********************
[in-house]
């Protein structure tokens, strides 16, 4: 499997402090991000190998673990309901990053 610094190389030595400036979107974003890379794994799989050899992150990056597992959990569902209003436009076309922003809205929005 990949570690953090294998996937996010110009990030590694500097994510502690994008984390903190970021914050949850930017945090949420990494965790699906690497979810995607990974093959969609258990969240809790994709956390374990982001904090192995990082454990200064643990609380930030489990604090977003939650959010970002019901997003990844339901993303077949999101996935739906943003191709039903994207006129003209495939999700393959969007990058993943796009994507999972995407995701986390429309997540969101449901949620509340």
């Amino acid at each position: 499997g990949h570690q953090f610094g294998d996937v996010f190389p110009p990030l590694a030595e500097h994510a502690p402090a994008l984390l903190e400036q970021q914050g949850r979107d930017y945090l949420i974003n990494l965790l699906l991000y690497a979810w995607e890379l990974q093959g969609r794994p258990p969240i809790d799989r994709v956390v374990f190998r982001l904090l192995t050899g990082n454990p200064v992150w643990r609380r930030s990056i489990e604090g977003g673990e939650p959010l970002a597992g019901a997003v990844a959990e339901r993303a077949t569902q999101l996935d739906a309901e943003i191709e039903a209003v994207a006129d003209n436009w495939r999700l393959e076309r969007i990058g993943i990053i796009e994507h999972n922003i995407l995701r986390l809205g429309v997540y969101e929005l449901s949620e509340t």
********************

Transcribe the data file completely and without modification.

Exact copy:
[in-house]
């Protein structure tokens, strides 16, 4: 499997402090991000190998673990309901990053 610094190389030595400036979107974003890379794994799989050899992150990056597992959990569902209003436009076309922003809205929005 990949570690953090294998996937996010110009990030590694500097994510502690994008984390903190970021914050949850930017945090949420990494965790699906690497979810995607990974093959969609258990969240809790994709956390374990982001904090192995990082454990200064643990609380930030489990604090977003939650959010970002019901997003990844339901993303077949999101996935739906943003191709039903994207006129003209495939999700393959969007990058993943796009994507999972995407995701986390429309997540969101449901949620509340």
């Amino acid at each position: 499997g990949h570690q953090f610094g294998d996937v996010f190389p110009p990030l590694a030595e500097h994510a502690p402090a994008l984390l903190e400036q970021q914050g949850r979107d930017y945090l949420i974003n990494l965790l699906l991000y690497a979810w995607e890379l990974q093959g969609r794994p258990p969240i809790d799989r994709v956390v374990f190998r982001l904090l192995t050899g990082n454990p200064v992150w643990r609380r930030s990056i489990e604090g977003g673990e939650p959010l970002a597992g019901a997003v990844a959990e339901r993303a077949t569902q999101l996935d739906a309901e943003i191709e039903a209003v994207a006129d003209n436009w495939r999700l393959e076309r969007i990058g993943i990053i796009e994507h999972n922003i995407l995701r986390l809205g429309v997540y969101e929005l449901s949620e509340t």